It is one of the many subplots of England’s present crisis, and one which will most trouble the hearts of old Tory heartlands like this. The death of English conservatism, a tradition devoured by its own children. It always had its grievous flaws and made terrible mistakes. It had its part in the worst atrocities of industrial exploitation and colonial racism. But somewhere in there was also a more scrupulous dogs-and-meadows-and-fireplaces conservatism that meant something better than violence against dissidents and minorities. An honest and venerable tradition existed, born from legitimate shock at the carnage of the civil wars and the French Revolution, whose instinct was to place a steadying hand of caution on the shoulder of swift and hot-headed change; that enjoyed discussing disagreements over tea and earnestly sought to learn from them; that did not beat its chest about the wonders of industry and empire, but made pragmatic use of those systems to try to do good with their own little bits of them. A conservatism, that is, with integrity in its bones – integrity which to the Brexit revolutionaries, in their contempt for truth and hatred of dissent, has been totally indigestible. Those bones, spat out with dripping conceit, are all that remain of the English conservative tradition: scattered, lost, with a body no longer, washed away on the river.

Today’s direction of travel: the view north atop Chertsey Bridge.

But that is what the river does. To the people who live on its floodplain, it brings possibilities and it takes them away. But it does not choose from them. Only they, the English and their predecessors and successors, can do that. Let’s look at a few they did.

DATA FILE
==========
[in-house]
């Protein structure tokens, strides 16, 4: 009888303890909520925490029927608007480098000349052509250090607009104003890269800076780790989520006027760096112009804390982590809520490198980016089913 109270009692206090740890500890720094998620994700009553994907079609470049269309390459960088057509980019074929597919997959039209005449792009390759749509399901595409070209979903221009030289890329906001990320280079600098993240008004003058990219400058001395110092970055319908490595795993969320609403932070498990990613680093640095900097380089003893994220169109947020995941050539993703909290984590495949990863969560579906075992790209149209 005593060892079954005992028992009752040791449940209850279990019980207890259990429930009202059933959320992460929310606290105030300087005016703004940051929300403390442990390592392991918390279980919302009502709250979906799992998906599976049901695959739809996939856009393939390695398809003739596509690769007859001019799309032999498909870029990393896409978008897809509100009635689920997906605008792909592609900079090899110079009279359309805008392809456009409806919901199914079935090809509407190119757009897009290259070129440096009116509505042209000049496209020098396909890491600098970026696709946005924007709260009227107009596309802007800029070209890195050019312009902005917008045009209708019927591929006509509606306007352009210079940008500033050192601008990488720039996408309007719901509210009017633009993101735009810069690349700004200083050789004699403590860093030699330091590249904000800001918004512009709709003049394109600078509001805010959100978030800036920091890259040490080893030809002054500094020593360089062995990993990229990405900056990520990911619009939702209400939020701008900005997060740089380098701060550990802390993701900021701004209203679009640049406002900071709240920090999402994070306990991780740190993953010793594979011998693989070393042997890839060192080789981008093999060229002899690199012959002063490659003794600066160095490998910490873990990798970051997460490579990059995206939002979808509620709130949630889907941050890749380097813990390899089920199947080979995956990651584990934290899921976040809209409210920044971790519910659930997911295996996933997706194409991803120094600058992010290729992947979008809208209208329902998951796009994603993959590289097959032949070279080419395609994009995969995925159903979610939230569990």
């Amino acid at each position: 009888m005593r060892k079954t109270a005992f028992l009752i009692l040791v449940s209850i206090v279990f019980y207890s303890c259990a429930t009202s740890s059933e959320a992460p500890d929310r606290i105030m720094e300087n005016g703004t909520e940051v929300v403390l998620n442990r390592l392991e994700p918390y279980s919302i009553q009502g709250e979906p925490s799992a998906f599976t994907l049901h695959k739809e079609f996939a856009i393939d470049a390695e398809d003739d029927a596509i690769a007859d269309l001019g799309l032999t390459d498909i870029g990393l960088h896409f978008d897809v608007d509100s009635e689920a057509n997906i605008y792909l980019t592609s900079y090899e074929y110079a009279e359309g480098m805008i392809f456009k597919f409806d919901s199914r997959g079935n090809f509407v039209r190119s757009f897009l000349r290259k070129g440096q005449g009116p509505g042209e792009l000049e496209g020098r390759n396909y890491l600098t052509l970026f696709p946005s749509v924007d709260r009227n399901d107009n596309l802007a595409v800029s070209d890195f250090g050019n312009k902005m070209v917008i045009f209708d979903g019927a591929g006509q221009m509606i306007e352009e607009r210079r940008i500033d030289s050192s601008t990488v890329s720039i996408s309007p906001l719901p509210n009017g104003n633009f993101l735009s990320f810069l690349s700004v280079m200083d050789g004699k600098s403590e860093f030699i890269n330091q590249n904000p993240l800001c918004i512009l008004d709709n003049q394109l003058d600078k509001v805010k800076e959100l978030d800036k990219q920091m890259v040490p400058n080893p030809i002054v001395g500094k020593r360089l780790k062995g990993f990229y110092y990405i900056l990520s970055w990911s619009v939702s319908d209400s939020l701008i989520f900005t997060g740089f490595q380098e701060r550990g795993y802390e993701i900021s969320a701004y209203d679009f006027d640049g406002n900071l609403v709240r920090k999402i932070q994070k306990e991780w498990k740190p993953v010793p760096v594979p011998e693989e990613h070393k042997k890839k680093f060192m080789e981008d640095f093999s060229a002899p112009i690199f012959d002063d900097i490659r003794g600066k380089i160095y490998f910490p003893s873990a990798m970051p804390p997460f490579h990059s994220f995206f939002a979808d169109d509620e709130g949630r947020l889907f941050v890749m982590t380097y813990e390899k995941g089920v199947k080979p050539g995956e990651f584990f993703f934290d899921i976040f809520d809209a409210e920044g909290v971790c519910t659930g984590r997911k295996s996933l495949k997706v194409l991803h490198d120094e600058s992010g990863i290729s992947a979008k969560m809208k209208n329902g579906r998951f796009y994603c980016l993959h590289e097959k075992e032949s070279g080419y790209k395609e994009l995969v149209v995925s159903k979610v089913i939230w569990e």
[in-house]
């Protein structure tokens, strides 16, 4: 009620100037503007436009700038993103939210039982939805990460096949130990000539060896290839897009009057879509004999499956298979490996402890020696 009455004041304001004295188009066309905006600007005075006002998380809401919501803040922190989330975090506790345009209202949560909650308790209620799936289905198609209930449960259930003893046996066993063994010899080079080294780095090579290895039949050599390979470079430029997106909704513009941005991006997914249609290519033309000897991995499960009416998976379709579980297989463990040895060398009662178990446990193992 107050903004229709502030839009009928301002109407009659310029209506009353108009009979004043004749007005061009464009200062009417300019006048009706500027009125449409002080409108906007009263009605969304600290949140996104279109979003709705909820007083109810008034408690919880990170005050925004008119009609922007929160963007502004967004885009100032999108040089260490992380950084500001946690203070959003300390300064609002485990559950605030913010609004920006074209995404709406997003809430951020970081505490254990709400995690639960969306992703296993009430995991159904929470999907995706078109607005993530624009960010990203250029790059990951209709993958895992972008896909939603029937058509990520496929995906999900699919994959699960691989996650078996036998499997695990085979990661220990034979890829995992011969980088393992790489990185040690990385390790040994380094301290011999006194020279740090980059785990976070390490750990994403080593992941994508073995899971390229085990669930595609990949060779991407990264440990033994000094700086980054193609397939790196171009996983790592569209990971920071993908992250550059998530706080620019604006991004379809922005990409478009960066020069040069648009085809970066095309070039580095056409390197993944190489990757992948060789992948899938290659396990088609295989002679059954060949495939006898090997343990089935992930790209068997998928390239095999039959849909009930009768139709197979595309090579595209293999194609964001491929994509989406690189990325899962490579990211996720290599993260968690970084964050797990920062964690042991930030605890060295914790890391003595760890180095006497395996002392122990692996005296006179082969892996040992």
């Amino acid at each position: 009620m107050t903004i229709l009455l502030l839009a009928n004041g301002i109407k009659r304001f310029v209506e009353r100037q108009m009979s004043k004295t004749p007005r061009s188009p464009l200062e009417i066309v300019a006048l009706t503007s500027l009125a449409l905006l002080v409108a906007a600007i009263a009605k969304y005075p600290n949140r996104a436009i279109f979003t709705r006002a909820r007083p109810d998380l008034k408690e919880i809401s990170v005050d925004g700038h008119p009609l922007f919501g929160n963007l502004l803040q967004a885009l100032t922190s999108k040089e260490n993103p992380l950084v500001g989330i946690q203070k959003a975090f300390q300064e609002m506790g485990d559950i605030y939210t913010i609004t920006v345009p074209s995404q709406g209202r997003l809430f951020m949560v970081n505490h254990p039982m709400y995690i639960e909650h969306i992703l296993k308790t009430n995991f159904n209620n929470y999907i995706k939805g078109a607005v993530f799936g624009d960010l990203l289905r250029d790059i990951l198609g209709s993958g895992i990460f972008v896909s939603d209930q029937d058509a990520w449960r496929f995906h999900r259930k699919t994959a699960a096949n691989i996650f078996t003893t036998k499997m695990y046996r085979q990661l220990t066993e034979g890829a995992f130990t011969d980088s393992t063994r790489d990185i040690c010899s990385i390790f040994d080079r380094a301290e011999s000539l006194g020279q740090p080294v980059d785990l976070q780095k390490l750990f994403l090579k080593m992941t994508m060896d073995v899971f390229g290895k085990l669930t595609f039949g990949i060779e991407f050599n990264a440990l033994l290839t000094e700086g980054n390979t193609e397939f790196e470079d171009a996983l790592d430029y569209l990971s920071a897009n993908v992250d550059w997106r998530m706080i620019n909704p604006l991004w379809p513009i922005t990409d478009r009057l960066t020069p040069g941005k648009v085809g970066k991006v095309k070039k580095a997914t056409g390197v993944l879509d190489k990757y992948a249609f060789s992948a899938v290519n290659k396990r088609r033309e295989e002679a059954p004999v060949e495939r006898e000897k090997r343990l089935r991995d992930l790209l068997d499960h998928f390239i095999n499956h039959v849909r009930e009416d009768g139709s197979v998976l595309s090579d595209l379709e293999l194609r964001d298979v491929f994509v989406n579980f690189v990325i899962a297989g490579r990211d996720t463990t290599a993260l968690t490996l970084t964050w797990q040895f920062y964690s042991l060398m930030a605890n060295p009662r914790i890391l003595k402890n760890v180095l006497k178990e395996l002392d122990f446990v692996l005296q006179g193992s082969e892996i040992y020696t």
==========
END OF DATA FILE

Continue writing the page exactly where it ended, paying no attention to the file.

Start: Chertsey Bridge (nearest station: Chertsey)
End: Staines Bridge (nearest station: Staines)
Length: 6.4km/4 miles
Location: Surrey – Borough of Runnymede, Borough of Spelthorne

Topics: Chertsey Abbey, Laleham and the Earls of Lucan, the Penton Hook, Staines

Thursday, 9 January 2020

THAMES: 4) Into the Valley of Imagination

Dawn of a new year, and a new phase. Our journey up the Thames’s central valley begins here, and like the future of its people, the first light of 2020 finds it lost in fog.

The triumph of Boris Johnson’s Conservative Party (a.k.a. the Tories) in the December 2019 general election presents the English people with a new phase in their own journey. Our exploration began with them mired in a protracted struggle over whether to leave the European Union – ‘Brexit’. As of now, Brexit is secondary. The new government heralds not only the triumph of the Brexit movement’s most fanatical high priests but a far more ambitious project of cultural transformation, whose values have manifested over this decade in the Tories’ austerity and hostile environment policies – or to call them by their proper names, social and ethnic cleansing. 

Swans seek their breakfast on the river below Kingston Bridge, shielded by fog from the world of human folly.
No secret was made of these leaders’ admiration for the darkest demons of twentieth-century nationalism, whose violences of gender, race and class, and contempt for the very concept of truth, have burst back out through the crust of the Earth in so many places worldwide. The English saw what they stood for. They chose it anyway.

The most violent consequences will fall on those who did not choose it, who did not consent, and this will bury once and for all the English’s claims to a democratic polity. As for those who did select this: they have chosen their fate, and will learn the cost when the lights at the end of their tunnel turn out to be the fires of hell.

The river, which precedes and outlasts their mistakes, shall guard the true light in the meantime.
As for their organised resistance, the opposition Labour Party crumbled dramatically in England’s fallen industrial heartlands to the north as its traditional working-class supporters deserted what they saw as its arrogant and complacent leadership. Here on the Thames, that world could not feel further away. The Thames valley, so the stereotype goes, is the winding spine of England’s protected southeast: the lounging, cosseted, corpulent body of the octopus which sucks the rest of the country dry. Monopolised by some of the most privileged sections of English society, these provinces are some of the wealthiest in the country and have returned a nigh-unbroken ocean of Tory blue in election map after election map, disturbed only by the occasional red or yellow blip in headstrong urban centres like Reading and Oxford.